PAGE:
The photon beam was produced by a Primus (Siemens, Germany) also installed at the University “Federico II”. This accelerator can deliver photon beams with nominal energy of 6MV, operate with a dose rate of 2 Gy/minute for a field size of 10x10 cm2 and a dose-per-pulse rate in the range of 0.015 cGy/pulse. The system of collimation of the beam is constituted by a pair of conventional tungsten collimators and by a multileaf collimator.

The conventional 6 MV photon beam irradiation has been performed to obtaining a TLD dose-response curve to be used as a benchmark for the applied method of analysis.

Dosimeters and annealing schedule

The TLDs used in this work were the LiF:Mg,Ti (TLD-100) (Harshaw Chemical Company) chips with nominal dimensions of 3.2 × 3.2 × 0.89 mm3, lower dose limit of 10 pGy and spatial resolution of 2 mm [27, 28]. Prior to each irradiation, TLDs were annealed in air at 400°C for 1 hour, followed by a 2 hours annealing at 100°C and by rapid cooling to room temperature [8]. The readout of TLDs was performed by a Harshaw model 3500 manual TLD reader installed at the Department of Physics of the University of Naples Federico II. TLDs have been read at 300°C using a heating rate of 10°C/s to optimize the TL signal-to-background ratio in the high-temperature region. A continuous nitrogen flow was used to reduce chemiluminescence and spurious signals not related to the irradiation [24]. A total of 54 TLDs were used.

Individual Calibration of the dosimeters

TLDs were calibrated in terms of absorbed dose to water using the 6 MV photon beam. TLDs were individually identified by a code and irradiated in the same geometrical conditions to obtain the individual sensitivity correction factor defined as: where Ri is the thermoluminescent response of each TLD and is the mean of the responses of all TLDs. The Si expresses the response variation of each individual dosimeter around the mean. Any dosimeter with a relative sensitivity value greater than ±10% of the mean value must be rejected [29].

TLDs were placed at a distance of 100 cm from the source (source-to-axis distance technique), at a depth of 5 cm in a water-equivalent phantom (RW3 slab phantom) [30] and irradiated with a beam size of 10x10 cm2 and a total dose of 2 Gy (Fig 1). Before the irradiation, the beam output (Gy/UM) was verified using a Farmer chamber type (PTW type 30001, Freiburg, Germany) according to the recommendations of the international protocol reported in [31]. During any TLD irradiation measurement, the delivered dose was separately measured by a ionization chamber to check the accuracy of the delivered dose (Fig 1).

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Fig 1. Experimental setup used to irradiate the Thermoluminescent Dosimeters (TLDs) with the 6 MV photon beam from the clinic linear accelerator Primus Siemens.

SAD: Source Axis Distance.

https://doi.org/10.1371/journal.pone.0139287.g001

Irradiation of the TLD—experimental setup

Groups of 9 TLDs were housed in a cavity on purpose shaped in a slab of plexiglass and inserted in the water-equivalent phantom (Fig 1). Each group was irradiated with a single dose value ranging between 2 and 10 Gy in steps of 2Gy. In each measurement session, a group of 9 TLDs was not irradiated to obtain the background signal.

As a first step, the TLDs were irradiated with 6 MV photon beam. The irradiation was performed with the same experimental setup and procedure described for TLDs calibration.

Next, the TLDs were irradiated with the electron beams (5-7-9 MeV) produced by the Novac7 at the depth of maximum dose of each electron energy (Table 1). The distance between the source and the upper surface of the phantom was of 100 cm (source surface distance technique), and the field diameter was of 10 cm (Fig 2). Each beam operates at different dose-rate (7.8, 8.1 and 9.3 GY/min for 5, 7 and 9 MeV energy beam). All beams characteristics are described in Table 1. Before each set of irradiation, the beam output (Gy/UM) was verified using an Advanced Markus chamber type (PTW type 34045, Freiburg, Germany) according to the protocol previously described in [11]. During any TLD irradiation measurement, the delivered dose was separately measured by a ionization chamber to check the accuracy of the delivered dose (Fig 2).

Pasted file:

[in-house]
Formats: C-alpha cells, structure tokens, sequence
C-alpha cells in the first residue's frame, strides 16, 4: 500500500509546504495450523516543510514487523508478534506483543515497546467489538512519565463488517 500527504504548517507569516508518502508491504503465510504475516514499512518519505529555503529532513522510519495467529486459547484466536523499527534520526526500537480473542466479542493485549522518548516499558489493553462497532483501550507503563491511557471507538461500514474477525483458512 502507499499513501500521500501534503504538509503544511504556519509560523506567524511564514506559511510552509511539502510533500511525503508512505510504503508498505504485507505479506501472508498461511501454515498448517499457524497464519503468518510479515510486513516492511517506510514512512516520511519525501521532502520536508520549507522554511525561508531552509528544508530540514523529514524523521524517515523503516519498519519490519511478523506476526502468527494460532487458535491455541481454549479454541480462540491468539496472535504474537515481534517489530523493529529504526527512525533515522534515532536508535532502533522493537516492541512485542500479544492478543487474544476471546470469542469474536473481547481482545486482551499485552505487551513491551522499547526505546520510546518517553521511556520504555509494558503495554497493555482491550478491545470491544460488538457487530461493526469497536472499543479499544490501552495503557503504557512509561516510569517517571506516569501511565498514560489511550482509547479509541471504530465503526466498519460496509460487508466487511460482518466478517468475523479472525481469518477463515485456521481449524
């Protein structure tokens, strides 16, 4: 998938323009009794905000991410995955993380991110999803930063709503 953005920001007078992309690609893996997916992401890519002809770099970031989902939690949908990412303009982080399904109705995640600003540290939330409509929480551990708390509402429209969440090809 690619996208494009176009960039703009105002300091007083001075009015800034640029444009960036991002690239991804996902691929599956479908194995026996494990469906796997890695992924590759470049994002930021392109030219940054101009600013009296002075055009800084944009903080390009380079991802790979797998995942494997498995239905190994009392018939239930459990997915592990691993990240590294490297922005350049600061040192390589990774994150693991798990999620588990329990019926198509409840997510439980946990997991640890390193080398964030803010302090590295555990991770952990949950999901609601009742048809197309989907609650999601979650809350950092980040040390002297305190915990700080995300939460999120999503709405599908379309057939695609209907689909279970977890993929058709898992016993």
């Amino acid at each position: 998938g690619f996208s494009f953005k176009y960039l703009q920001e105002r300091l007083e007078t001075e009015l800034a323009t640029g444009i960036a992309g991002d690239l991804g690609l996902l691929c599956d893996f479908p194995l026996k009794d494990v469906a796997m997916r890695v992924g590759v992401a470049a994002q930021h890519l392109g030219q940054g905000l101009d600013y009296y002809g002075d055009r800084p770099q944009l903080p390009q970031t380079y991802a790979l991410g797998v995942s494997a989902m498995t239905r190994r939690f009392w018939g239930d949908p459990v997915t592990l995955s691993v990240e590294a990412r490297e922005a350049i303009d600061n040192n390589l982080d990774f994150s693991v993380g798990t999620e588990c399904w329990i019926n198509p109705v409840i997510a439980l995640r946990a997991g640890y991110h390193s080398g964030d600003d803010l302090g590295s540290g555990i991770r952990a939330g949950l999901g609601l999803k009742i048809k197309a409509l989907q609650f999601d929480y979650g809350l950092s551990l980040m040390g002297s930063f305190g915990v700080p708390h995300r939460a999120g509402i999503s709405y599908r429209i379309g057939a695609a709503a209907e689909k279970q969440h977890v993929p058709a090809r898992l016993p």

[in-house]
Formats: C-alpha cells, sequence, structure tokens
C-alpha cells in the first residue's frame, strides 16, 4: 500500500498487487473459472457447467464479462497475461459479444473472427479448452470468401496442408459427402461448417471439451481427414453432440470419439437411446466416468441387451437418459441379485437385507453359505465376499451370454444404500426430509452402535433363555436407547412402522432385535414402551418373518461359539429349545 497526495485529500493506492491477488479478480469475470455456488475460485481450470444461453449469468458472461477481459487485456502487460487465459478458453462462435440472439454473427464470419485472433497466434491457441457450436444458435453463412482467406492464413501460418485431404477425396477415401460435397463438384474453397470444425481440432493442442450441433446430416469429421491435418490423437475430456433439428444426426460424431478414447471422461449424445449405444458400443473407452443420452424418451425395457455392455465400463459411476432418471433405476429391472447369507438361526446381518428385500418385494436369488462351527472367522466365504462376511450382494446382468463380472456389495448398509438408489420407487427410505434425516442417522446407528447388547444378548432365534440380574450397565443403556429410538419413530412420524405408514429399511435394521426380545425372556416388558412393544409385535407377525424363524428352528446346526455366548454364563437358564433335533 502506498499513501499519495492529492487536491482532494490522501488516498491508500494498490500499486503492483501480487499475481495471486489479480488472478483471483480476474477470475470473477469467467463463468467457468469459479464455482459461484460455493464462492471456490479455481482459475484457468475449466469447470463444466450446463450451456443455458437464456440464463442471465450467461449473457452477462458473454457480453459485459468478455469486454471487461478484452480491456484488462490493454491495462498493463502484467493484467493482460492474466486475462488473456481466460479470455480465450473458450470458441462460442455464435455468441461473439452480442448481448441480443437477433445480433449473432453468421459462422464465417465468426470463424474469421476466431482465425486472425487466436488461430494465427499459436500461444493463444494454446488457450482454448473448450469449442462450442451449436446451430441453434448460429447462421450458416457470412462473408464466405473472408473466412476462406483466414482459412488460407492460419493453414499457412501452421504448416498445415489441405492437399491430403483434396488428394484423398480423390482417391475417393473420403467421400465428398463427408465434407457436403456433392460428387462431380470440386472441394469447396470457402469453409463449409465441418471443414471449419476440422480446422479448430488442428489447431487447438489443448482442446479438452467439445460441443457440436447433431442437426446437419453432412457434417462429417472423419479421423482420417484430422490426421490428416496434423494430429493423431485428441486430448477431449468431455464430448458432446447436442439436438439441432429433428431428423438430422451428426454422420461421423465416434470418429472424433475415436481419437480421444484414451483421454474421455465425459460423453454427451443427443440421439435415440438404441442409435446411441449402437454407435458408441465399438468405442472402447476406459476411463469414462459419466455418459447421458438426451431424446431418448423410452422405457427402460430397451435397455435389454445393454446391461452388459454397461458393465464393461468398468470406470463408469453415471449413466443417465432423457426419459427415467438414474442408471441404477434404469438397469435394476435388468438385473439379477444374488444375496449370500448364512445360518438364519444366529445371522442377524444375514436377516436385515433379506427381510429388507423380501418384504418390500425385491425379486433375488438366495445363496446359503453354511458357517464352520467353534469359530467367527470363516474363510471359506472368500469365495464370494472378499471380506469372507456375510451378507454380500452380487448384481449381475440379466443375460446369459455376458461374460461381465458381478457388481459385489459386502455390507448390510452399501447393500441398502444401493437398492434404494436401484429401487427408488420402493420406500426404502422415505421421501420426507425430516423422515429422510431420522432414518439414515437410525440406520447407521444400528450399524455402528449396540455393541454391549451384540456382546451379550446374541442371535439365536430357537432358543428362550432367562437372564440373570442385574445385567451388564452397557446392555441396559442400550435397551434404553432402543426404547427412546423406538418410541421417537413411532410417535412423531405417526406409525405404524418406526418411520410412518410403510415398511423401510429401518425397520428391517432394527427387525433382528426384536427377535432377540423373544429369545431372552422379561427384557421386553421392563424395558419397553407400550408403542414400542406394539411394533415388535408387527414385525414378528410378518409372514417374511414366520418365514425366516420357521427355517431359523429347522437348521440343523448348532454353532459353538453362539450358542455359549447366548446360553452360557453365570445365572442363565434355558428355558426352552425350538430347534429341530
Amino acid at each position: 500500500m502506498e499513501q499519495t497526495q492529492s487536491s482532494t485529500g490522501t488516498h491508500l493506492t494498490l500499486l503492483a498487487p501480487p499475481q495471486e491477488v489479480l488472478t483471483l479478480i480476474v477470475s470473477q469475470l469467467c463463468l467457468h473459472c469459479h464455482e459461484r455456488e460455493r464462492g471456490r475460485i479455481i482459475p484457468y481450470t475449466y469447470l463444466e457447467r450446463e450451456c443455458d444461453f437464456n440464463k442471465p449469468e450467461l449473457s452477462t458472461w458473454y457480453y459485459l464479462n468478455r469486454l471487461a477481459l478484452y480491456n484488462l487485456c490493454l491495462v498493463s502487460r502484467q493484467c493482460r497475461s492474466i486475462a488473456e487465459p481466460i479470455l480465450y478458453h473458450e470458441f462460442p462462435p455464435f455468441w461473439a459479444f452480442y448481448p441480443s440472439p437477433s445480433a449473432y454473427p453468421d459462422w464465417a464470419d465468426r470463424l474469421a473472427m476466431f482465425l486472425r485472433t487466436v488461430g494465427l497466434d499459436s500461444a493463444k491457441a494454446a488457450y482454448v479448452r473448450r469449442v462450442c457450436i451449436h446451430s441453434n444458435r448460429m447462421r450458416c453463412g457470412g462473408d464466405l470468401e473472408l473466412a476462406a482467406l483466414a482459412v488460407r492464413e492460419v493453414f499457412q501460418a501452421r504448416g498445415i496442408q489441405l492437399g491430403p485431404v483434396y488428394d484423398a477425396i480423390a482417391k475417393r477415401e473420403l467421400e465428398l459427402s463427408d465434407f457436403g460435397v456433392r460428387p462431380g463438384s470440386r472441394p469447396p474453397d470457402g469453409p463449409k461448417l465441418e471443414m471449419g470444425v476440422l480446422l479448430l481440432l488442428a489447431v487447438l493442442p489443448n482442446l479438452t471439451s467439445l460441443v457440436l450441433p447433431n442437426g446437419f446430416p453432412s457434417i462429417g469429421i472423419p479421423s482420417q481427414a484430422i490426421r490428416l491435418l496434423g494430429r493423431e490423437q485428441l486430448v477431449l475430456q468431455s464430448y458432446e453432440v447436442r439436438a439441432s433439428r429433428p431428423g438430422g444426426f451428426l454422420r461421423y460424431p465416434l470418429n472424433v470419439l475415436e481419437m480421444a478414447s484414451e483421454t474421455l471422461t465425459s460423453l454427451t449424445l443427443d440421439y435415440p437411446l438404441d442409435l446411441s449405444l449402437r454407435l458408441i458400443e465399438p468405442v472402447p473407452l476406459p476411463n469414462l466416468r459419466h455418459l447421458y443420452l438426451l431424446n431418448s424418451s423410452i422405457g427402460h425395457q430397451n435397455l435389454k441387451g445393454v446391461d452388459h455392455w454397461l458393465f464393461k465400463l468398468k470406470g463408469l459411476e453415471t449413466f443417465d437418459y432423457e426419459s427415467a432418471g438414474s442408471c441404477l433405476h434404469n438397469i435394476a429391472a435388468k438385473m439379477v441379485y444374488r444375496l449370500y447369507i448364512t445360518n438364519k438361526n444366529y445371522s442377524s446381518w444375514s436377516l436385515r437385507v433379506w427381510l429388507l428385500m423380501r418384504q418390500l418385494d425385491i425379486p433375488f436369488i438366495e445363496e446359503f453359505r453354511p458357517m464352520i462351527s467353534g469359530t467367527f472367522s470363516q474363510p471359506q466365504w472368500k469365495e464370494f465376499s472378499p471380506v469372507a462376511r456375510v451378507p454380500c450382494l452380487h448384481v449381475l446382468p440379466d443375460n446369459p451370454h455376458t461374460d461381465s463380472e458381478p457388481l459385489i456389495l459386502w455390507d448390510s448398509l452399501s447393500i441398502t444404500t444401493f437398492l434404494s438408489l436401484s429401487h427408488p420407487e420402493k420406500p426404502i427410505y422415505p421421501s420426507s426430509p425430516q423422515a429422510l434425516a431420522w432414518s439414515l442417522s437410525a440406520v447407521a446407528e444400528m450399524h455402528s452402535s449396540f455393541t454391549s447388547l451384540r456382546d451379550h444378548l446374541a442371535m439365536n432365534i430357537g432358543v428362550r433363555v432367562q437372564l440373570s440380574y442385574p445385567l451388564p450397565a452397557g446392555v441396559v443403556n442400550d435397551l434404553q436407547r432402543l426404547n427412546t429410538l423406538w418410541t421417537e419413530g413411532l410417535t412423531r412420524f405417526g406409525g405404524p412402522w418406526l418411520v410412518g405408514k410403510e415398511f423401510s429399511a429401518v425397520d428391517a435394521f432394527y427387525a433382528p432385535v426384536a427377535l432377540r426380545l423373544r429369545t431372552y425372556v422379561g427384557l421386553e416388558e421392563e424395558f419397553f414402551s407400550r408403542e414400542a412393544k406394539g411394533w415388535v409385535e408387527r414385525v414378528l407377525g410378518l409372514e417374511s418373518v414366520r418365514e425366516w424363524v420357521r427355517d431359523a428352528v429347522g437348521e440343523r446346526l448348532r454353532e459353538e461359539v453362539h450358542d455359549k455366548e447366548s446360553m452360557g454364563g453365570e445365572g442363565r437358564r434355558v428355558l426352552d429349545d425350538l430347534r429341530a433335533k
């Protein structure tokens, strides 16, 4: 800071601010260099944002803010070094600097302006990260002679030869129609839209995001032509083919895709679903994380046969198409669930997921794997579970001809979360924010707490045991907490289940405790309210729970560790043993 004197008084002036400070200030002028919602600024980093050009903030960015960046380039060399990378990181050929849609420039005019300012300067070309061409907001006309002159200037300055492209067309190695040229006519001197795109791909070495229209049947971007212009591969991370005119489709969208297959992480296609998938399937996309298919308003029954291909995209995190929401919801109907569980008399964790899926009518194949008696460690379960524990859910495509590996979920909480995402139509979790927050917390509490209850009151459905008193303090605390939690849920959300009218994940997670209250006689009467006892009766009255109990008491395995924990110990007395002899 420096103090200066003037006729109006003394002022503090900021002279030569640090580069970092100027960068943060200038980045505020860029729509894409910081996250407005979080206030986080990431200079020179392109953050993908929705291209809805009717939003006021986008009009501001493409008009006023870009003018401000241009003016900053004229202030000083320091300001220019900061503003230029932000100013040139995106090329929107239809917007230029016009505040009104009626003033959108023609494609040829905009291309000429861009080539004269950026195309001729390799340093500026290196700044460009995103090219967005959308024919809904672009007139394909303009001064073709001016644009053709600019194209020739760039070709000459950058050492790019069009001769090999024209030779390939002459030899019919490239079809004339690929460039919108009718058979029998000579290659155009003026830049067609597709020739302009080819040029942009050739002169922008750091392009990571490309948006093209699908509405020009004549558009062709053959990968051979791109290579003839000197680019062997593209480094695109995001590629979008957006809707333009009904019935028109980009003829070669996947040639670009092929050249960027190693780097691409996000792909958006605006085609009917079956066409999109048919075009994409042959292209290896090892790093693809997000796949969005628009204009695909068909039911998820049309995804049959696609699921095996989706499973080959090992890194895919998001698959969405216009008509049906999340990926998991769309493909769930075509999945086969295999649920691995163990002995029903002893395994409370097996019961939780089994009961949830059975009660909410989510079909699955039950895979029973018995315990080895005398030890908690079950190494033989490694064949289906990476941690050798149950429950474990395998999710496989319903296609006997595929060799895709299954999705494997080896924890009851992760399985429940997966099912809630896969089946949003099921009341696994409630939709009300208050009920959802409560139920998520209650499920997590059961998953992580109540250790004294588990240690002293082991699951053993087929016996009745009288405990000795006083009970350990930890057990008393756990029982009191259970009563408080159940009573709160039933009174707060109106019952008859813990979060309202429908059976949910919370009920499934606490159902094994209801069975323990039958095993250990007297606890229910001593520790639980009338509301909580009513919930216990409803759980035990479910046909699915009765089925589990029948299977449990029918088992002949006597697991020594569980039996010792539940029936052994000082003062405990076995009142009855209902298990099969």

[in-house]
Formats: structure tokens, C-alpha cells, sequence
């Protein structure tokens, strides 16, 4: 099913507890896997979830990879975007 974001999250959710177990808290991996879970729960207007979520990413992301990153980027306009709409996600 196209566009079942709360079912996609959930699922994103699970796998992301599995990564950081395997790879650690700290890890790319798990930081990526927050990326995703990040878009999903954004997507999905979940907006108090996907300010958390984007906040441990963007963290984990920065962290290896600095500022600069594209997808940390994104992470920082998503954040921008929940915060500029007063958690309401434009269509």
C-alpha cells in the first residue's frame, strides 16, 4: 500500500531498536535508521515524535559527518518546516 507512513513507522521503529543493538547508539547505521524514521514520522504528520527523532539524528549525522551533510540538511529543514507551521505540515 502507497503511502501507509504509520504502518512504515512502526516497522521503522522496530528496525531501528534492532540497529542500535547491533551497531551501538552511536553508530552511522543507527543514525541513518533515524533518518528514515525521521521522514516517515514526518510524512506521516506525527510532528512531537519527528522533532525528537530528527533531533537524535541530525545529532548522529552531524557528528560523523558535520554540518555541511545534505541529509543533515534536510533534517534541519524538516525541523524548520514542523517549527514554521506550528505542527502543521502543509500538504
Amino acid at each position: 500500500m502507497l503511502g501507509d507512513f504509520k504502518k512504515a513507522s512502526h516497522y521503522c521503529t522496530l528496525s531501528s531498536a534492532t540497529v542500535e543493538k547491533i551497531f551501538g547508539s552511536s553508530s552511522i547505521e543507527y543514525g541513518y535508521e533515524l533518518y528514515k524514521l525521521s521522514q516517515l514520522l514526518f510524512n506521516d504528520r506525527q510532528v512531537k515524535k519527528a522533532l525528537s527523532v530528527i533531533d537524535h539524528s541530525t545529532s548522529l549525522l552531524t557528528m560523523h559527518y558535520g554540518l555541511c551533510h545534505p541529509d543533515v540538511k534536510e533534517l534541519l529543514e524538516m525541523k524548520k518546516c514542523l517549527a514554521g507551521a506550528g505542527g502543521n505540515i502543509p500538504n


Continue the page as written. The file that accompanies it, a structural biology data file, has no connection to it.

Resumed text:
thumbnail
Fig 2. Experimental setup used to irradiate the Thermoluminescent Dosimeters (TLDs) with the 5, 7 and 9 MeV electron beams from the intra-operative linear accelerator Novac7.

SSD: Source Surface Distance.

https://doi.org/10.1371/journal.pone.0139287.g002

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Table 1. Intraoperative mobile linear accelerator Novac 7: electron beams characteristics.

https://doi.org/10.1371/journal.pone.0139287.t001

Statistical analysis

Statistical analysis was performed with MedCalc (MedCalc Software bvba, Ostend, Belgium) and OriginLab (OriginLab Corporation, Northampton, Massachusetts). For each dose-energy measurements, the mean response and standard error for the TLD’s group were calculated.

For all beams, regression analysis was performed on TLD response as a function of delivered doses. The goodness of the fit was evaluated by the R2 coefficient. To identify the model that best fits the experimental data the F-test was applied [32]. A p value less than 0.05 was considered statistically significant.

Results

Sensitivity correction factors for all TLDs were reported in Fig 3. The Si factors ranged between 0.95 and 1.05. All values were included in the range of ± 10% of the mean value, and none of TLDs was rejected. Measurements from single TLD were corrected for the corresponding Si factor.

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Fig 3. Individual sensitivity correction factor for all forty Thermoluminescent Dosimeters (TLDs).

https://doi.org/10.1371/journal.pone.0139287.g003

The dose-response of TLDs for 6MV photon beam is depicted in Fig 4. The results from regression analysis show very high R2 values for both linear and quadratic models (respectively, R2 = 0.9995 and R2 = 0.9997). Since the two models are nested, the F-test approved the linear model as the best model (p = 0.169).

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Fig 4. Thermoluminescent Dosimeters (TLDs) dose–response curve for doses between 0 Gy e 10 Gy at 6 MV photon beam.

https://doi.org/10.1371/journal.pone.0139287.g004

The TLD dose-response at 5 MeV electrons is depicted in Fig 5B. The linear model has an R2 = 0.974 while the quadratic model has an R2 = 0.999. For the 7 MeV and 9 MeV electron beams (Fig 5C and 5D), the R2 coefficients were 0.994 and 0.996 for the linear models, and 1.0 and 0.999 for the quadratic models, respectively. For all electron beams, the result of the F test approved the quadratic model (p<0.0004, Table 2). The best-fit regression coefficients for photon and electron beams were reported in Table 2.